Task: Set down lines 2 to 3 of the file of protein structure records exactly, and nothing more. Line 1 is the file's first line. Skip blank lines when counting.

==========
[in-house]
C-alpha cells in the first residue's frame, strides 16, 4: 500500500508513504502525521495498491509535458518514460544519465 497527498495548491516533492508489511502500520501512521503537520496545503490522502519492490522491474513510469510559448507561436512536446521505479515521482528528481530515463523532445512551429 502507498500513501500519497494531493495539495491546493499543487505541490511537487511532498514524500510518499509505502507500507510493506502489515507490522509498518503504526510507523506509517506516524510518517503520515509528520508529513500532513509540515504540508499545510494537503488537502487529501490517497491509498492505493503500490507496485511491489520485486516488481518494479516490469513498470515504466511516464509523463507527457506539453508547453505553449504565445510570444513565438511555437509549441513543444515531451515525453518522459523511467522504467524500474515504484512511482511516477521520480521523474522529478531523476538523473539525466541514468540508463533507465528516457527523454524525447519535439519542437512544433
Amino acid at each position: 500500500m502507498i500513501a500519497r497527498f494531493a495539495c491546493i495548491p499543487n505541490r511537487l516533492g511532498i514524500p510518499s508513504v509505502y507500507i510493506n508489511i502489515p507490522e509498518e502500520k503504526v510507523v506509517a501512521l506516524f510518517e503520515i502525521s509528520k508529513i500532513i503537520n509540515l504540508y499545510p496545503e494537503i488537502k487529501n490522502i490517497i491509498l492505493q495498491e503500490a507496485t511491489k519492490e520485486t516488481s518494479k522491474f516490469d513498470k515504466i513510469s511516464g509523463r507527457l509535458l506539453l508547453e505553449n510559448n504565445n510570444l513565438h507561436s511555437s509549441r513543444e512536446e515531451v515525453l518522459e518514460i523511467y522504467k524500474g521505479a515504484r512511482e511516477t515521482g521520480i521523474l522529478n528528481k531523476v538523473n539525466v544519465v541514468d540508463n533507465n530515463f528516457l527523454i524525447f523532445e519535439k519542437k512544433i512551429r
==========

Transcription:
C-alpha cells in the first residue's frame, strides 16, 4: 500500500508513504502525521495498491509535458518514460544519465 497527498495548491516533492508489511502500520501512521503537520496545503490522502519492490522491474513510469510559448507561436512536446521505479515521482528528481530515463523532445512551429 502507498500513501500519497494531493495539495491546493499543487505541490511537487511532498514524500510518499509505502507500507510493506502489515507490522509498518503504526510507523506509517506516524510518517503520515509528520508529513500532513509540515504540508499545510494537503488537502487529501490517497491509498492505493503500490507496485511491489520485486516488481518494479516490469513498470515504466511516464509523463507527457506539453508547453505553449504565445510570444513565438511555437509549441513543444515531451515525453518522459523511467522504467524500474515504484512511482511516477521520480521523474522529478531523476538523473539525466541514468540508463533507465528516457527523454524525447519535439519542437512544433
Amino acid at each position: 500500500m502507498i500513501a500519497r497527498f494531493a495539495c491546493i495548491p499543487n505541490r511537487l516533492g511532498i514524500p510518499s508513504v509505502y507500507i510493506n508489511i502489515p507490522e509498518e502500520k503504526v510507523v506509517a501512521l506516524f510518517e503520515i502525521s509528520k508529513i500532513i503537520n509540515l504540508y499545510p496545503e494537503i488537502k487529501n490522502i490517497i491509498l492505493q495498491e503500490a507496485t511491489k519492490e520485486t516488481s518494479k522491474f516490469d513498470k515504466i513510469s511516464g509523463r507527457l509535458l506539453l508547453e505553449n510559448n504565445n510570444l513565438h507561436s511555437s509549441r513543444e512536446e515531451v515525453l518522459e518514460i523511467y522504467k524500474g521505479a515504484r512511482e511516477t515521482g521520480i521523474l522529478n528528481k531523476v538523473n539525466v544519465v541514468d540508463n533507465n530515463f528516457l527523454i524525447f523532445e519535439k519542437k512544433i512551429r